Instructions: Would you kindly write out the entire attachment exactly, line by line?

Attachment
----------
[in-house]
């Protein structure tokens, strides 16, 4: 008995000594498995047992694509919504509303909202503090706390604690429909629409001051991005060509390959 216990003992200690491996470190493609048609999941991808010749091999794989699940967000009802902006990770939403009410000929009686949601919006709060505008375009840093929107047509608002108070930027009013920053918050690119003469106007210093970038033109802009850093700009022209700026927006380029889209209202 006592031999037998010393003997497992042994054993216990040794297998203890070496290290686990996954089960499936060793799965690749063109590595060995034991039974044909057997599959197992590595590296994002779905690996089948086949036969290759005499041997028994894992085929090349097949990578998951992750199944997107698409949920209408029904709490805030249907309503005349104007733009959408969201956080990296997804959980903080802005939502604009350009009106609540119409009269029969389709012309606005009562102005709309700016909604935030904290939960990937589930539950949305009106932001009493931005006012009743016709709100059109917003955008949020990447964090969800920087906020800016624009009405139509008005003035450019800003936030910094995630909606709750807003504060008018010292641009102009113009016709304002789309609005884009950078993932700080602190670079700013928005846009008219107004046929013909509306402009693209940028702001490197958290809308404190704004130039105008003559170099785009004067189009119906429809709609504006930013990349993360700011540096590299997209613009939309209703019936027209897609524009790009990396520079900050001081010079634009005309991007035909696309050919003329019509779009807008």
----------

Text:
[in-house]
């Protein structure tokens, strides 16, 4: 008995000594498995047992694509919504509303909202503090706390604690429909629409001051991005060509390959 216990003992200690491996470190493609048609999941991808010749091999794989699940967000009802902006990770939403009410000929009686949601919006709060505008375009840093929107047509608002108070930027009013920053918050690119003469106007210093970038033109802009850093700009022209700026927006380029889209209202 006592031999037998010393003997497992042994054993216990040794297998203890070496290290686990996954089960499936060793799965690749063109590595060995034991039974044909057997599959197992590595590296994002779905690996089948086949036969290759005499041997028994894992085929090349097949990578998951992750199944997107698409949920209408029904709490805030249907309503005349104007733009959408969201956080990296997804959980903080802005939502604009350009009106609540119409009269029969389709012309606005009562102005709309700016909604935030904290939960990937589930539950949305009106932001009493931005006012009743016709709100059109917003955008949020990447964090969800920087906020800016624009009405139509008005003035450019800003936030910094995630909606709750807003504060008018010292641009102009113009016709304002789309609005884009950078993932700080602190670079700013928005846009008219107004046929013909509306402009693209940028702001490197958290809308404190704004130039105008003559170099785009004067189009119906429809709609504006930013990349993360700011540096590299997209613009939309209703019936027209897609524009790009990396520079900050001081010079634009005309991007035909696309050919003329019509779009807008």